A campaign promise to "be tough on crime" or to "enforce the death penalty" should disqualify a judge, Justice John Paul Stevens famously told the American Bar Association in 1996. But have you ever seen a television campaign ad in a judicial election in Texas? If so, you are probably not surprised to learn that when an earnest local judge tried to hold a meaningful hearing on capital punishment in Texas late last year, the political furor was so great it was almost immediately shut down by the Texas Court of Criminal Appeals. That court, not incidentally (and in the grand tradition of southern justice), has established itself as a local bulwark against defendants, many of them black, whose rights have been violated by trial judges, juries, prosecutors, and witnesses. "Our form of justice," says the governor.

The way Texas elects and retains its state judges is fundamentally inconsistent with the assumptions of Gregg and its progeny. So what about the executive branch? Before Gov. Perry set his ongoing record on executions, there was Gov. George W. Bush, who handled the clemency process with the same cronyism and negligence that marked the worst moments of his presidency. And in both administrations there was the Texas Board of Pardons and Paroles, which is an oxymoron, to put it mildly, since it virtually never recommends the commutation of death penalty cases. In the fantasy world of Gregg, the executive branch would rectify the mistakes made by the judicial branch in capital cases. In the real world, it just doesn't happen. Just ask the folks on Texas' "forensic panel" who were until recently working on the Cameron Todd Willingham case. 

What about the legislative branch? It's done some smart things. In 2005, for example, it gave jurors a "life without parole" sentencing option in capital cases, eliminating the "life with parole after 40 years" option that had sent so many jurors scrambling to vote for death. And this year Austin passed a new DNA measure which is designed to ensure more accuracy in capital cases by giving defendants more access to testing. But lawmakers still haven't fully responded to the U.S. Supreme Court's 2002 ruling in Atkins v. Virginia, which outlawed the execution of mentally retarded defendants. And the legislature has been slow to clarify jury instructions at the sentencing phase of capital cases-- the ambiguities, of course, favor the state-- while not pressuring prosecutors to adopt "open-file" discovery policies which also would make capital cases more fair.   

Since 1976, it's not unfair to say Texas has gone out of its way to negate, eliminate, or simply leave uninstalled the institutional safeguards and double-checks that should reasonably exist in any fair death penalty regime. The legislature and state constitution have neutered the judicial and executive branches -- even if Gov. Perry wanted to commute Buck's sentence now, he couldn't. The state trial judges whose capital decisions are tainted by campaigns have their cases reviewed by appellate judges who slyly declare in affirming convictions that the condemned may seek relief from the Boad of Pardons and Paroles. And the federal courts are only so much help, thanks to Congress. Somewhere, somehow, in that great conference room in the sky, Justice Douglas is saying to Justice White: "I told you so, Whizzer."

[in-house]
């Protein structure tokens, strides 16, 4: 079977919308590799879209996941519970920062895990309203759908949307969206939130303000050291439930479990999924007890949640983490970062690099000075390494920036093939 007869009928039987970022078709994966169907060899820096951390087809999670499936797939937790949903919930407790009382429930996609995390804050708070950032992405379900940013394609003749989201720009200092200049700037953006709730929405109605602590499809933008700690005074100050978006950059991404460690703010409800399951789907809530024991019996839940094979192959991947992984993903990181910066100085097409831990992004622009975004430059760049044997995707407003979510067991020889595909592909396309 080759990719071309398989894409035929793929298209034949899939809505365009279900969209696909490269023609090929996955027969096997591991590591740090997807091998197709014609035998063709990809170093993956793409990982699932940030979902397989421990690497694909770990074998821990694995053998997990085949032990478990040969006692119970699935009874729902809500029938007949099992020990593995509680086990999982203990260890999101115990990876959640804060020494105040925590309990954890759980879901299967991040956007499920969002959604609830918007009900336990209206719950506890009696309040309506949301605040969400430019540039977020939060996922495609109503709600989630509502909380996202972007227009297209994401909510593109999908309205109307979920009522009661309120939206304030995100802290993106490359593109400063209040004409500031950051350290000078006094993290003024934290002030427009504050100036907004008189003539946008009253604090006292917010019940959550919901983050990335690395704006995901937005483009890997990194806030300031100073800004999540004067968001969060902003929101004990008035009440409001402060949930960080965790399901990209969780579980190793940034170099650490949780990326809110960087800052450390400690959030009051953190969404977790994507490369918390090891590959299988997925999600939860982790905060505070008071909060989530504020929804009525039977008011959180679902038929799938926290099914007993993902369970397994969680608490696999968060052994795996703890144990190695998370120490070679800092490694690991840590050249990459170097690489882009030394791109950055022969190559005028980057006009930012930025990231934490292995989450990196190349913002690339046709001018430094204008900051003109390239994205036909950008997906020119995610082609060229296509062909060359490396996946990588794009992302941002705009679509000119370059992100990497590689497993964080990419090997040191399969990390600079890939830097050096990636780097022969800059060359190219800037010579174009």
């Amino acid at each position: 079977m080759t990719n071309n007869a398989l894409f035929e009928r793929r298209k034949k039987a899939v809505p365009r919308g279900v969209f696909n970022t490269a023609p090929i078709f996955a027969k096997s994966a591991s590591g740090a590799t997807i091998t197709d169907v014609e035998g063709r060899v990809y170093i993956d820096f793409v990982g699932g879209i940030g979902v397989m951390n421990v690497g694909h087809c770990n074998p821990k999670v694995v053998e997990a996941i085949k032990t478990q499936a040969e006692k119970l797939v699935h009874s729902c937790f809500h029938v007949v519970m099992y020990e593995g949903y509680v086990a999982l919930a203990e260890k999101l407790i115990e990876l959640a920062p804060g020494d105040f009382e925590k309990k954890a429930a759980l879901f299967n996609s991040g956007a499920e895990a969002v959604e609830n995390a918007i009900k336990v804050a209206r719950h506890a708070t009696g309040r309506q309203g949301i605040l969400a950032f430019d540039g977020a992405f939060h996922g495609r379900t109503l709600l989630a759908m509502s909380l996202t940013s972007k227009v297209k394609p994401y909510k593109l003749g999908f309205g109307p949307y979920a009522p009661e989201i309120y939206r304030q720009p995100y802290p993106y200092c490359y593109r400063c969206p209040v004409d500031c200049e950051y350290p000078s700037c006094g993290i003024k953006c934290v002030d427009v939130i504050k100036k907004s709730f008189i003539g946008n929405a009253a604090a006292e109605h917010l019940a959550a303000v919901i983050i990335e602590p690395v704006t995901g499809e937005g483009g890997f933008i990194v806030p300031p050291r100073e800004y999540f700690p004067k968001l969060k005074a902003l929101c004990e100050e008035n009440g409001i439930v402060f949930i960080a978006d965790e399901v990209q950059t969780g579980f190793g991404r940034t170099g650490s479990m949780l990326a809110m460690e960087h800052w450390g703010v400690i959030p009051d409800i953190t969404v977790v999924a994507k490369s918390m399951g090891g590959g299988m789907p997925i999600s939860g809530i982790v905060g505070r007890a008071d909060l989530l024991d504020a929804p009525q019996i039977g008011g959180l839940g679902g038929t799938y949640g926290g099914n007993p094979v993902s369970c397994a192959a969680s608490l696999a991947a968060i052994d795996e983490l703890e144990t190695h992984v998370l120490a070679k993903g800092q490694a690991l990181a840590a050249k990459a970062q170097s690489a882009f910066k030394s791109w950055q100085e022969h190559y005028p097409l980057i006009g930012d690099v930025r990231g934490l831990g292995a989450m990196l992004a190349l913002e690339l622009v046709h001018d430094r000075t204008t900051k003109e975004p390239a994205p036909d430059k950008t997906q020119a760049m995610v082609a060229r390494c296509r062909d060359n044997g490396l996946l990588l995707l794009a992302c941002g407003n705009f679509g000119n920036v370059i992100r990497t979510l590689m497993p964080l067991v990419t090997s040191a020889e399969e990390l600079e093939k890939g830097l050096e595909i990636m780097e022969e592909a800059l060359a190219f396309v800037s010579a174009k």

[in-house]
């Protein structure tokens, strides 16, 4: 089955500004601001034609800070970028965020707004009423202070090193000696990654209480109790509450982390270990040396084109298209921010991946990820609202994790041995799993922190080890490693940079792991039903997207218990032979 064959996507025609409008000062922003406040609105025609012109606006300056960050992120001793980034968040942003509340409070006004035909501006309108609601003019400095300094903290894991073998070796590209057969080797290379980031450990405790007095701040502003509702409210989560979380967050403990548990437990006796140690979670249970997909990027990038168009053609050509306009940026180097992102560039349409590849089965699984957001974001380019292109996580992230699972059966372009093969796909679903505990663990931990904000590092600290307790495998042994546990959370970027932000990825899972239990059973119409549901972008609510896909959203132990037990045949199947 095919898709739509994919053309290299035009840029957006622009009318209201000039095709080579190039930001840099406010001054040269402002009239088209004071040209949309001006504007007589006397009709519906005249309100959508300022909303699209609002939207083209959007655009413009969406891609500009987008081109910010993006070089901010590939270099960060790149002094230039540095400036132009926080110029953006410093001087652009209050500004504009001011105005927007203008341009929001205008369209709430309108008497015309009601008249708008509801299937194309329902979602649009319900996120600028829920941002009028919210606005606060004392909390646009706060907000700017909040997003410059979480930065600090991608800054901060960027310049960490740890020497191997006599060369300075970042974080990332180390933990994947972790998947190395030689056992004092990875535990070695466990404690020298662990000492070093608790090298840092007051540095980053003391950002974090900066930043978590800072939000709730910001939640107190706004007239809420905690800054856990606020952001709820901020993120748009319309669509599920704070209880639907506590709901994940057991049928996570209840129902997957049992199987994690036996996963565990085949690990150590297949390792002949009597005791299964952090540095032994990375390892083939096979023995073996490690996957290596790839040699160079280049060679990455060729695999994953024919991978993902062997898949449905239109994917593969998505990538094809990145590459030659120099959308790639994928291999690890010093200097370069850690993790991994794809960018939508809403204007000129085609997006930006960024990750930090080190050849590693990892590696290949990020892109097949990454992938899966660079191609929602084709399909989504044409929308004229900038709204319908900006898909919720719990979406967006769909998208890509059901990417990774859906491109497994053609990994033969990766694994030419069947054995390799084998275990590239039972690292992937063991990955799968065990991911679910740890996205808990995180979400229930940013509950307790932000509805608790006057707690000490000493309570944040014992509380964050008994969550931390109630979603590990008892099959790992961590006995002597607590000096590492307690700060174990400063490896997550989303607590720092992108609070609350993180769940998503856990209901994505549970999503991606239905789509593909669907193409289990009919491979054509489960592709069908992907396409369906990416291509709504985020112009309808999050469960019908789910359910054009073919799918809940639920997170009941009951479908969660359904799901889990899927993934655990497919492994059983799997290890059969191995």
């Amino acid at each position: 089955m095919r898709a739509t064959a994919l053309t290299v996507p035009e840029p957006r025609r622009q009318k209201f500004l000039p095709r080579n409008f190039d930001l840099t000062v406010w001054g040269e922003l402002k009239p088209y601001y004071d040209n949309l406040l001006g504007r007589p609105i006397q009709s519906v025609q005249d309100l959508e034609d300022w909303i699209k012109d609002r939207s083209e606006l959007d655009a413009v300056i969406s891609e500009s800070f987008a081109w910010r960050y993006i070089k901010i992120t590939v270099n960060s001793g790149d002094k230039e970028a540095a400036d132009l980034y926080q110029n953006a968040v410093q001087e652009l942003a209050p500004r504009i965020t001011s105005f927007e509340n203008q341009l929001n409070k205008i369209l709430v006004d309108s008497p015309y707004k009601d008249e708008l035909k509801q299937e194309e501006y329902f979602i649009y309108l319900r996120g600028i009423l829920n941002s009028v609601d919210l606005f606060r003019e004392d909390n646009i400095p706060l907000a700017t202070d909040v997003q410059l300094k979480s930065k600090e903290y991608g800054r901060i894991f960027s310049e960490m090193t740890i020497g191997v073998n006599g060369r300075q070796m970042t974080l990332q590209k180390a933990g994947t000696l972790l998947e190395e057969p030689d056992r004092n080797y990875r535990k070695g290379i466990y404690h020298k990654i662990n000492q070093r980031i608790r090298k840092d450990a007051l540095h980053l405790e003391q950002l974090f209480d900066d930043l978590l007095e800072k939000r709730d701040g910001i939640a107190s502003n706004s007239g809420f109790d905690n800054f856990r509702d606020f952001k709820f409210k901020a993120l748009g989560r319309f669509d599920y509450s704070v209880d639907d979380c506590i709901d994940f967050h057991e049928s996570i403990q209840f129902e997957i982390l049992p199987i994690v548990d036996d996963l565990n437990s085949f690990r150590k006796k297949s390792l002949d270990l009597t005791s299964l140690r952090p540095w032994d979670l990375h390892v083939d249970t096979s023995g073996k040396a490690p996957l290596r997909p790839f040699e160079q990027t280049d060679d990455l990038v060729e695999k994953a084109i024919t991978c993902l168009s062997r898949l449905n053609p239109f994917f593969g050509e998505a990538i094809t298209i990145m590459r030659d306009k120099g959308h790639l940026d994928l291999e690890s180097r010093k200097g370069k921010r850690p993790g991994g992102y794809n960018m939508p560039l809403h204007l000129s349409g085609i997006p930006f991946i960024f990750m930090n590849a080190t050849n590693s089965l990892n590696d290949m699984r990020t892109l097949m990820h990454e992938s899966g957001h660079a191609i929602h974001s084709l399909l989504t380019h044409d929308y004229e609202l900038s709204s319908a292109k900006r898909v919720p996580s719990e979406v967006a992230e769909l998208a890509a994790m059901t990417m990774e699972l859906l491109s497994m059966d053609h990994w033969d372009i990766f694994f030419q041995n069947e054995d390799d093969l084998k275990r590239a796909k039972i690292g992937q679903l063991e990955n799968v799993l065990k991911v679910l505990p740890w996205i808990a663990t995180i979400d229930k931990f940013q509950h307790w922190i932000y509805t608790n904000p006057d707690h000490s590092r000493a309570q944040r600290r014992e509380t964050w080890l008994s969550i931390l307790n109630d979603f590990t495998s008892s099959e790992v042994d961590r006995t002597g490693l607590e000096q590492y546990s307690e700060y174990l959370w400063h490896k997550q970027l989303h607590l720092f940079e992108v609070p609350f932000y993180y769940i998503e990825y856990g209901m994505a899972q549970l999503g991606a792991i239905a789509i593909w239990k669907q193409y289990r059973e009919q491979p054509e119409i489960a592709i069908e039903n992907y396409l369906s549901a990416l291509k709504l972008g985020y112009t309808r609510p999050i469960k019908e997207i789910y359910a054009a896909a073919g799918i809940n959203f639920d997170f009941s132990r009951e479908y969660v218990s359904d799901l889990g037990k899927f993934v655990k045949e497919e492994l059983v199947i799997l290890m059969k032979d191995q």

Death Be Not Proud

When Duane Buck's execution was stayed Thursday night, after he already had eaten his last meal, there was a great deal of muted satisfaction on the part of death penalty foes. Some were happy for political reasons that Gov. Perry had been proved wrong, at least for now. Some were happy that a condemned black man in Texas -- twice deprived of his equal protection rights -- would get to have his case reviewed by the justices. Some see such stays of execution as vindication in their quest to outlaw outright capital punishment. No one dared to say, however, that they were happy for Buck himself, the murderer, who was said to be praying in his cell when Texas officials came in to tell him that he wouldn't be dying by lethal injection that night.

Here we have a fundamental disconnect between the pro- and anti-death penalty sides. Contrary to what you might otherwise hear, it is both possible and intellectually consistent to be glad that a court has stayed the execution of a condemned man without necessarily being sympathetic to the man himself or disrespectful to his victims. It is possible to see the vindication of rights -- or at least a good-faith effort by judges to vindicate rights -- as a victory in and of itself in our nation's constant struggle for justice under the law. It is possible to separate the sins of the condemned from the subsequent sins of the justice system, and to demand more of the latter than of the former. Indeed, this goes to the very heart of the age-old notion of bringing a measure of dispassionate justice to high and low alike.